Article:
For several years now, a group of scientists from the Department of Experimental Biology of the Faculty of Science and the Institute of Molecular and Translational Medicine (IMTM) of the UP Faculty of Medicine and Dentistry have been penetrating the mysterious world of extremely resistant tardigrades. With the help of high school students, the experts are collecting data on the occurrence of tardigrades in the Czech Republic and are trying to grow these microorganisms in the laboratory. Using transcriptomic and metabolomic approaches, they are then trying to understand the mechanisms thanks to which tardigrades can survive massive doses of radioactive radiation and extreme temperatures.
“Tardigrades are microscopic organisms known for their resistance to stress, including radiation. They are commonly found on moss, decaying leaves, and in soil. Because of their hardiness, they are a favourite organism of astrobiologists, who study their ability to survive in space. We focus mainly on their resistance to ionising radiation and DNA-damaging substances,” said Jiří Voller, coordinator of the project.
In April, scientists from the Faculty of Science and the IMTM of the Faculty of Medicine organised an event in Olomouc called Meeting of Tardigrade Hunters, to which they invited high school students and others interested in these remarkable microorganisms. Most participants helped the organisers, Jiří Voller and Dominik Vítek, with the collection of biological material for isolating the tardigrades.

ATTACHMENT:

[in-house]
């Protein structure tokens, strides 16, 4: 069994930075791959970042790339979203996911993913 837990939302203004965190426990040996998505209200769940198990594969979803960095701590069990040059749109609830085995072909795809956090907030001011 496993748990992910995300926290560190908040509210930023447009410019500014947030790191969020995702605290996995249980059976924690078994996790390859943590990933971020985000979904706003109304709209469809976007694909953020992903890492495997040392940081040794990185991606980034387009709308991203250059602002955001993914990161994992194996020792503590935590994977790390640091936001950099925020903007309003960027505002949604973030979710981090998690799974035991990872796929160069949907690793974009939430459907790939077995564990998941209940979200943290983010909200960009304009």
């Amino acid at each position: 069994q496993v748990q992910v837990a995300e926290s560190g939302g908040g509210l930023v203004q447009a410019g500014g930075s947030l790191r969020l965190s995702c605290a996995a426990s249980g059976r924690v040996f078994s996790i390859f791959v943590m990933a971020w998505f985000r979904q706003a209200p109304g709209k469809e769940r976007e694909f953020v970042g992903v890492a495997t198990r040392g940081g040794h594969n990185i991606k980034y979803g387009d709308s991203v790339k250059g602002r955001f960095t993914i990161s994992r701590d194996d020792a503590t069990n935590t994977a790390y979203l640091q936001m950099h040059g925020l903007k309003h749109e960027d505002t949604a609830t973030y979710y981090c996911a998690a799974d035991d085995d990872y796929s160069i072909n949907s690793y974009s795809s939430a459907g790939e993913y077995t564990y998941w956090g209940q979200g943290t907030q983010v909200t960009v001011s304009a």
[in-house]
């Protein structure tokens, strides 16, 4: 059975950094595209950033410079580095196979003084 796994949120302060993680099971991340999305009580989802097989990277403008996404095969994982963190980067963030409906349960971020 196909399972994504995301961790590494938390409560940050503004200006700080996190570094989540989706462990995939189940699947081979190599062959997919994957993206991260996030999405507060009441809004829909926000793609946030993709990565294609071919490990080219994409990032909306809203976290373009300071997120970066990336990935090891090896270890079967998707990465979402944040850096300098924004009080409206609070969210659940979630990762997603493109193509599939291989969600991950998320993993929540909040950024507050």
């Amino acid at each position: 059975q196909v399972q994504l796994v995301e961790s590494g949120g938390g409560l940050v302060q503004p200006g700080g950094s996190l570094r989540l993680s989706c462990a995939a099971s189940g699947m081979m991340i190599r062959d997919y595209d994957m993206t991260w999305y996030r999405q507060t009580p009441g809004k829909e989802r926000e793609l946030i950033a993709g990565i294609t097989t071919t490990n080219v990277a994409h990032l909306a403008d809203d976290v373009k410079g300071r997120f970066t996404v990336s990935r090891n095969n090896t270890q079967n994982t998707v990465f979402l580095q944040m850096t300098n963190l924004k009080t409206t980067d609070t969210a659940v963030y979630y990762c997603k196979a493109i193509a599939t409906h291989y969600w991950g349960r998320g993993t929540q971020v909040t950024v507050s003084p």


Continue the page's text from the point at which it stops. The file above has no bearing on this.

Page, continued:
“The aim of our project is to isolate new species of tardigrades and establish their cultures. We will then use them to verify the results of a previous study on the effect of radiation on tardigrades that we have been cultivating for a long time. This data was also generated thanks to the support of the Igráček programme for the team of PhD students from the IMTM and the Department of Experimental Biology,” added Vítek.
In addition to a tour of the laboratories, 15 students from across Moravia listened to lectures focused on the stress resistance of tardigrades and the possibilities of growing them, the biology of sleep, and how to measure and combat ageing. Jitka Nováková from the Valašské Klobouky Gymnasium and Jakub Pavlík from the Přerov Gymnasium presented their research within the Badatel project at the event, which includes the exposure of several species of tardigrades to radiation in the VR-1 reactor at the Faculty of Nuclear Sciences and Physical Engineering of Czech Technical University in Prague. They also helped with the organisation of the meeting. “This year the event was intended for students from outside Olomouc, and next autumn we plan to ask students from Olomouc to help with the tardigrade hunt,” said Voller.